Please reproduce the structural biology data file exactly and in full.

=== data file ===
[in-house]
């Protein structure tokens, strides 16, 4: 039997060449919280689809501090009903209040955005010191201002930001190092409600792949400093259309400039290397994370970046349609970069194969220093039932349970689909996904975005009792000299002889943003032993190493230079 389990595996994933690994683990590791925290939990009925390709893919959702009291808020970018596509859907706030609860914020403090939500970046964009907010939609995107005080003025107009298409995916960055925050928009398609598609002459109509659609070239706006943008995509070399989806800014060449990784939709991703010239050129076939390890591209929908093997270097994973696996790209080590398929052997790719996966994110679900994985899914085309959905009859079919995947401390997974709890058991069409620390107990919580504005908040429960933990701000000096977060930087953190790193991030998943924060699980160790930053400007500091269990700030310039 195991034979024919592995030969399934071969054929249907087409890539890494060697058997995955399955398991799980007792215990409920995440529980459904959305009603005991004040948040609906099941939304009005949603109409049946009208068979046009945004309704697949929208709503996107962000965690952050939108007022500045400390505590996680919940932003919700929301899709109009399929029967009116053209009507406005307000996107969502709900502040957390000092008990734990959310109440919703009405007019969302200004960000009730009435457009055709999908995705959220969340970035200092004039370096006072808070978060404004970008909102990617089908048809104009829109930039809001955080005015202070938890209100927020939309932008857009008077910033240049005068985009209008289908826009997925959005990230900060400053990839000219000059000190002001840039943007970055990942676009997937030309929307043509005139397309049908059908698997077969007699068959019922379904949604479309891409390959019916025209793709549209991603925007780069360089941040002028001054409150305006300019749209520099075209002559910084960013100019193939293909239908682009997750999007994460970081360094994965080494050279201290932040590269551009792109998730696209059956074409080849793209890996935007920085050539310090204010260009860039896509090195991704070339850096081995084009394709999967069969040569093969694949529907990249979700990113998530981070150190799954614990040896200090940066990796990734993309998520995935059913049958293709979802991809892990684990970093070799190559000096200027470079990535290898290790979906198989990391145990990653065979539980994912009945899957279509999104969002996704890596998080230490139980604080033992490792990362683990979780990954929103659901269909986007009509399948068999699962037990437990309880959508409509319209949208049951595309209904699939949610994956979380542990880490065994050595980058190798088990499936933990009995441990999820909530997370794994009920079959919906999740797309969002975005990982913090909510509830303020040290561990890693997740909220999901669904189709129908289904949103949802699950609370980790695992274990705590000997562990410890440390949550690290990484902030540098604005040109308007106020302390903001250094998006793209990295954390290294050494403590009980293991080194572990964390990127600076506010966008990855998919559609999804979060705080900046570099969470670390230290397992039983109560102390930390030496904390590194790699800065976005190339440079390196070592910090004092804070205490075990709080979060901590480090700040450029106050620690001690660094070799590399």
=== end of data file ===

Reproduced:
[in-house]
């Protein structure tokens, strides 16, 4: 039997060449919280689809501090009903209040955005010191201002930001190092409600792949400093259309400039290397994370970046349609970069194969220093039932349970689909996904975005009792000299002889943003032993190493230079 389990595996994933690994683990590791925290939990009925390709893919959702009291808020970018596509859907706030609860914020403090939500970046964009907010939609995107005080003025107009298409995916960055925050928009398609598609002459109509659609070239706006943008995509070399989806800014060449990784939709991703010239050129076939390890591209929908093997270097994973696996790209080590398929052997790719996966994110679900994985899914085309959905009859079919995947401390997974709890058991069409620390107990919580504005908040429960933990701000000096977060930087953190790193991030998943924060699980160790930053400007500091269990700030310039 195991034979024919592995030969399934071969054929249907087409890539890494060697058997995955399955398991799980007792215990409920995440529980459904959305009603005991004040948040609906099941939304009005949603109409049946009208068979046009945004309704697949929208709503996107962000965690952050939108007022500045400390505590996680919940932003919700929301899709109009399929029967009116053209009507406005307000996107969502709900502040957390000092008990734990959310109440919703009405007019969302200004960000009730009435457009055709999908995705959220969340970035200092004039370096006072808070978060404004970008909102990617089908048809104009829109930039809001955080005015202070938890209100927020939309932008857009008077910033240049005068985009209008289908826009997925959005990230900060400053990839000219000059000190002001840039943007970055990942676009997937030309929307043509005139397309049908059908698997077969007699068959019922379904949604479309891409390959019916025209793709549209991603925007780069360089941040002028001054409150305006300019749209520099075209002559910084960013100019193939293909239908682009997750999007994460970081360094994965080494050279201290932040590269551009792109998730696209059956074409080849793209890996935007920085050539310090204010260009860039896509090195991704070339850096081995084009394709999967069969040569093969694949529907990249979700990113998530981070150190799954614990040896200090940066990796990734993309998520995935059913049958293709979802991809892990684990970093070799190559000096200027470079990535290898290790979906198989990391145990990653065979539980994912009945899957279509999104969002996704890596998080230490139980604080033992490792990362683990979780990954929103659901269909986007009509399948068999699962037990437990309880959508409509319209949208049951595309209904699939949610994956979380542990880490065994050595980058190798088990499936933990009995441990999820909530997370794994009920079959919906999740797309969002975005990982913090909510509830303020040290561990890693997740909220999901669904189709129908289904949103949802699950609370980790695992274990705590000997562990410890440390949550690290990484902030540098604005040109308007106020302390903001250094998006793209990295954390290294050494403590009980293991080194572990964390990127600076506010966008990855998919559609999804979060705080900046570099969470670390230290397992039983109560102390930390030496904390590194790699800065976005190339440079390196070592910090004092804070205490075990709080979060901590480090700040450029106050620690001690660094070799590399």